Tuesday 23 January 2018

Thunder and lightning storms batter country with 1,000 of homes and businesses still without power

Severe rain causes flooding along the Derry-Buncrana road
Severe rain causes flooding along the Derry-Buncrana road

Greg Harkin & Louise Kelly

Some 1,000 homes and business are still without power this morning after thunder and lightning storms hit Leinster, the midlands and the north-west.

Co Cavan is the worst affected area with some 700 homes still waiting for power to be restored after the storms hit last night.

Around 100 homes in Monaghan and Macroom in Co Cork are also still without electricity - as are scores of properties in Westmeath and Co Donegal.

At the height of the bad weather last night, some 6,000 ESB customers across the country were left without power.

ESB Networks described the lightning strikes as "severe" and said thousands of homes had power supplies cut off.

ESB crews restored power to most homes by 9pm last night.

At one stage yesterday there were 743 lightning strikes every hour across Ireland and western Britain.

A status Orange weather alert remained in place until 1am today but the worst of the storms cleared north Donegal by 8pm.

The first of the storms hit Wexford and Wicklow as flooding partially closed the road between the railway bridge and the harbour in Greystones.

In Longford there were reports of flooding and debris on the N4 Dublin/Sligo Rd between Longford and Edgeworthstown with local gardaí urging extreme care in the area.

Dublin and Wicklow also experienced downpours as thunderstorms moved across the Irish Sea.

Forecasters say there will be further downpours today -  in parts of the east and north - as the weather remains warm and humid.

While thundery weather is likely, some spells of hazy sunshine will develop nationwide during the day.

Read more: Bad news for bathers as four Dublin beaches close due to 'disastrous' pollution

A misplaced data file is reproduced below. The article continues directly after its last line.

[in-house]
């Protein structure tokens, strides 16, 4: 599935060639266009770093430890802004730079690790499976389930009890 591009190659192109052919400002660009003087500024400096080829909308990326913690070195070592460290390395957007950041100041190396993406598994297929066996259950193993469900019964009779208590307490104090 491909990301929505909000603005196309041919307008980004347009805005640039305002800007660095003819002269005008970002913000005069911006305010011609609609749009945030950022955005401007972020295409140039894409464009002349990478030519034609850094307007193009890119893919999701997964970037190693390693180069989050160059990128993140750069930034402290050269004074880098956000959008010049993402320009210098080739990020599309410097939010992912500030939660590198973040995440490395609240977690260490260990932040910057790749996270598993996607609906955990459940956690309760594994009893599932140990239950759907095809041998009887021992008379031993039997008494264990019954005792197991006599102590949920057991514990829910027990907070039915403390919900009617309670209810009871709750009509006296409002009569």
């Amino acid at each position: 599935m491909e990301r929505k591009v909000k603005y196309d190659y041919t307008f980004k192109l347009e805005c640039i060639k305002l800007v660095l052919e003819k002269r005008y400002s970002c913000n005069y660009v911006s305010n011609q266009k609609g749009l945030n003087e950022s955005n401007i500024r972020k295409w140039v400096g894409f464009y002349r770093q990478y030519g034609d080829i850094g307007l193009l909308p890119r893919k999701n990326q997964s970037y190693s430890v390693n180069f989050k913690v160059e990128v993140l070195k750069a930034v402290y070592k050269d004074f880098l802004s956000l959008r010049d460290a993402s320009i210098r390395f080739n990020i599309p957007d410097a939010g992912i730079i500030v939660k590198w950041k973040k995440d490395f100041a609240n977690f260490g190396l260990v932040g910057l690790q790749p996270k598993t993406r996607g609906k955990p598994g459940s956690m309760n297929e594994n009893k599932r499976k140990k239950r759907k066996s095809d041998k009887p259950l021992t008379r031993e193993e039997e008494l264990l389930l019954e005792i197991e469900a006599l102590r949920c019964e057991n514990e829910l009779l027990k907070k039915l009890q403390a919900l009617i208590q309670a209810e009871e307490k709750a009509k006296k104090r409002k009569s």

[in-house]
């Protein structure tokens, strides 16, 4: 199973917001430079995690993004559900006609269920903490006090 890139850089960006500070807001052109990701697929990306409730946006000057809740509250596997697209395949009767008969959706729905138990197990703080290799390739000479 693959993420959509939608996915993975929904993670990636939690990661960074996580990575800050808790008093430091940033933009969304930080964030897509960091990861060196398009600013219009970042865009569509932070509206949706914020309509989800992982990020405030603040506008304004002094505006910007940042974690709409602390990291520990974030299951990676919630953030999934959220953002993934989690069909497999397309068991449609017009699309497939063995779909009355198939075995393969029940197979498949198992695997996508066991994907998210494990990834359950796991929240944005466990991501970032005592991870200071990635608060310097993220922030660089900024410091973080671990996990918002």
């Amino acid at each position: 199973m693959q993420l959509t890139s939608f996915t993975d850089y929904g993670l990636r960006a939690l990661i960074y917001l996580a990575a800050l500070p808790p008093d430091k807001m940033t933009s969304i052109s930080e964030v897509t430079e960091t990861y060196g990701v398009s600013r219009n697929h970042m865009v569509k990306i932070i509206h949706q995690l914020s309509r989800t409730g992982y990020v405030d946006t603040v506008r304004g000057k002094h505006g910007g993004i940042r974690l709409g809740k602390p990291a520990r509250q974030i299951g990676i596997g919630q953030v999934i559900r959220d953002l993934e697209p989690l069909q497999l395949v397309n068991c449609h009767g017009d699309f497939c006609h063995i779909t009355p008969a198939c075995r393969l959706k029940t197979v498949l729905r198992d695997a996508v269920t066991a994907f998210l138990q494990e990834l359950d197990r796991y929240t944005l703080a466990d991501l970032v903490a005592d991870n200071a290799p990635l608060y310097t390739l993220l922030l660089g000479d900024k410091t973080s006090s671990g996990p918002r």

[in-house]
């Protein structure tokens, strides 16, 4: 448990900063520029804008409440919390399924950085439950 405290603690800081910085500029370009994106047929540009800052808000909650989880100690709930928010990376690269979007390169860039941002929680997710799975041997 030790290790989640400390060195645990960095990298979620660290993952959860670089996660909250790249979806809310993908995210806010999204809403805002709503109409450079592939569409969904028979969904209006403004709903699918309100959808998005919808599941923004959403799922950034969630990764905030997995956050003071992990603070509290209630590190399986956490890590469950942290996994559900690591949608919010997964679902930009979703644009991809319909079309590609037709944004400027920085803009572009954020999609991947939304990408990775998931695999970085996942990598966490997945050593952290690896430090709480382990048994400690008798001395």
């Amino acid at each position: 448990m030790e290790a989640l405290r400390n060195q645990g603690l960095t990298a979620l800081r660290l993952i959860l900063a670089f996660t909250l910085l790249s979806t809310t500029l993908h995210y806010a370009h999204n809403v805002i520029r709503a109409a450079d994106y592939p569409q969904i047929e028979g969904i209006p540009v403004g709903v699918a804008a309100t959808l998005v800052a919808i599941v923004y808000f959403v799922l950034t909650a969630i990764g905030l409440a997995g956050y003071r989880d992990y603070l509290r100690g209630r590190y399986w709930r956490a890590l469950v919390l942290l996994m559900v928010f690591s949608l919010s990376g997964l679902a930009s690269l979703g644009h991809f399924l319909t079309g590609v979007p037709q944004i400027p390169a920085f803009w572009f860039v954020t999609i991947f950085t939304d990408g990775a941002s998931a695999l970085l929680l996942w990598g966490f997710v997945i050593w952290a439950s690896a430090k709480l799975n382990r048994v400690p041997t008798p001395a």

Met Éireann's Evelyn Cusack said the heavy thunderstorms were brought to Ireland by the same weather system which caused havoc in France last week.

"We're going to stay in this warm humid air mass until Thursday with temperatures into the mid-20s," she said.

However, there will be fewer showers on Wednesday and it will be drier and brighter on Thursday with daytime temperatures staying between 21C and 25C.

Nights will be warm and muggy with temperatures falling no lower than 13C.

Peter O'Donnell from Irish Weather Online said temperatures for the start of the Junior and Leaving Cert exams tomorrow could top 26C.

But he agreed normal June temperatures will return for the weekend.

"Friday through to Sunday will bring a more normal temperature regime with highs of about 18-21C and also more frequent showers, or intervals of rain, some of them heavy in parts of the north where 30-50 mm could fall during the period," said O'Donnell.

"The south is expected to remain somewhat dry with 5-15 mm rainfalls."

He added: "Models indicate that this more seasonable weather may hold for the following week, but there are some signs of a much warmer end to June."

The storms in Europe over the weekend saw more than 20 people lose their lives.

Thunderstorms in France left four people dead with Paris seeing its worst floods in decades.

The Seine has started to recede over the past 48 hours.

President Francois Hollande is expected to declare a state of emergency to trigger compensation payments to thousands of people who were forced to leave their homes.

In Belgium authorities say bad weather could have caused a train crash which left three people dead near Liege.

Irish Independent

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